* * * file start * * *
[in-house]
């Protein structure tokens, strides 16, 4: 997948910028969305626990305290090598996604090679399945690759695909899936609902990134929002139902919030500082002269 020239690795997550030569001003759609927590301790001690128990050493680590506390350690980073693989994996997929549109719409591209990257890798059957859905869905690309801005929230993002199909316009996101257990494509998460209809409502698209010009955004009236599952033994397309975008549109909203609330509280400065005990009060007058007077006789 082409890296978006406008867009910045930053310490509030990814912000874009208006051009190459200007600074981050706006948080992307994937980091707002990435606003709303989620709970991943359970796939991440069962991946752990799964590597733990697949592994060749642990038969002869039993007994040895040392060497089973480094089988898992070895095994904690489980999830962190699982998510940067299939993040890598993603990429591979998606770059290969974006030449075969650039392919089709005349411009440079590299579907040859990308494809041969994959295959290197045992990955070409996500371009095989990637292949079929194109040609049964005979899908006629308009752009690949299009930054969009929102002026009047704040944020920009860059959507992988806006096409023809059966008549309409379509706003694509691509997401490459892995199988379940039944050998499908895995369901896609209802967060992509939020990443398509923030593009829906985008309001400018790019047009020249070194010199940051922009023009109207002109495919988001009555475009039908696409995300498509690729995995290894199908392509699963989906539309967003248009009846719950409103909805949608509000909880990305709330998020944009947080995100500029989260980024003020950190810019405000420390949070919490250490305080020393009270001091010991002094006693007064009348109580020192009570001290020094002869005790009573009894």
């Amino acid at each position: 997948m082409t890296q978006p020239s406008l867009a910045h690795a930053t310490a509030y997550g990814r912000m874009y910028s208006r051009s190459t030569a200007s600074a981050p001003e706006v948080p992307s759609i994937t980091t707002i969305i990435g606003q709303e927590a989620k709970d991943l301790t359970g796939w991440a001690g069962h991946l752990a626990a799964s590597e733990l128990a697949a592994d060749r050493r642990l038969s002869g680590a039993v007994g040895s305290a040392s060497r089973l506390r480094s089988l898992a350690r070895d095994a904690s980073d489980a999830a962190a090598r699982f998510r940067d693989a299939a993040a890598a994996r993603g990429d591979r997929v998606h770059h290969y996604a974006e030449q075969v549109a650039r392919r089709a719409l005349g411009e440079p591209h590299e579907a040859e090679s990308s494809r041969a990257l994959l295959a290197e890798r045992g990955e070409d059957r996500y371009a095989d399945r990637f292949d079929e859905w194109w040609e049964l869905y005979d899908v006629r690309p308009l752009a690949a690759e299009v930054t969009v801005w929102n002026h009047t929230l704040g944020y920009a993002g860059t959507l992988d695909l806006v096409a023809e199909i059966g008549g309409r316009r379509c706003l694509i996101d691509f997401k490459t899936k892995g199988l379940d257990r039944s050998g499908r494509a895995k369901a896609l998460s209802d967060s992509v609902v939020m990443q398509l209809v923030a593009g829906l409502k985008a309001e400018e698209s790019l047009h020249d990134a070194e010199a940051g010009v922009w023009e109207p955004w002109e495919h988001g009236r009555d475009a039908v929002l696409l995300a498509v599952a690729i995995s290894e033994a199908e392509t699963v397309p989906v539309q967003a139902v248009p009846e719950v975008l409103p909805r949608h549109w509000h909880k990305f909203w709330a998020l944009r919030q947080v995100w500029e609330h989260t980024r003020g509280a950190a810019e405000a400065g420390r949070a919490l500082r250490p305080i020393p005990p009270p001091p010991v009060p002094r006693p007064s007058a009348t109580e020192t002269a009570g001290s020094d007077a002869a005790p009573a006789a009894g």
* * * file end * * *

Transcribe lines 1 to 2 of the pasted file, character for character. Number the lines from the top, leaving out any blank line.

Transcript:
[in-house]
């Protein structure tokens, strides 16, 4: 997948910028969305626990305290090598996604090679399945690759695909899936609902990134929002139902919030500082002269 020239690795997550030569001003759609927590301790001690128990050493680590506390350690980073693989994996997929549109719409591209990257890798059957859905869905690309801005929230993002199909316009996101257990494509998460209809409502698209010009955004009236599952033994397309975008549109909203609330509280400065005990009060007058007077006789 082409890296978006406008867009910045930053310490509030990814912000874009208006051009190459200007600074981050706006948080992307994937980091707002990435606003709303989620709970991943359970796939991440069962991946752990799964590597733990697949592994060749642990038969002869039993007994040895040392060497089973480094089988898992070895095994904690489980999830962190699982998510940067299939993040890598993603990429591979998606770059290969974006030449075969650039392919089709005349411009440079590299579907040859990308494809041969994959295959290197045992990955070409996500371009095989990637292949079929194109040609049964005979899908006629308009752009690949299009930054969009929102002026009047704040944020920009860059959507992988806006096409023809059966008549309409379509706003694509691509997401490459892995199988379940039944050998499908895995369901896609209802967060992509939020990443398509923030593009829906985008309001400018790019047009020249070194010199940051922009023009109207002109495919988001009555475009039908696409995300498509690729995995290894199908392509699963989906539309967003248009009846719950409103909805949608509000909880990305709330998020944009947080995100500029989260980024003020950190810019405000420390949070919490250490305080020393009270001091010991002094006693007064009348109580020192009570001290020094002869005790009573009894």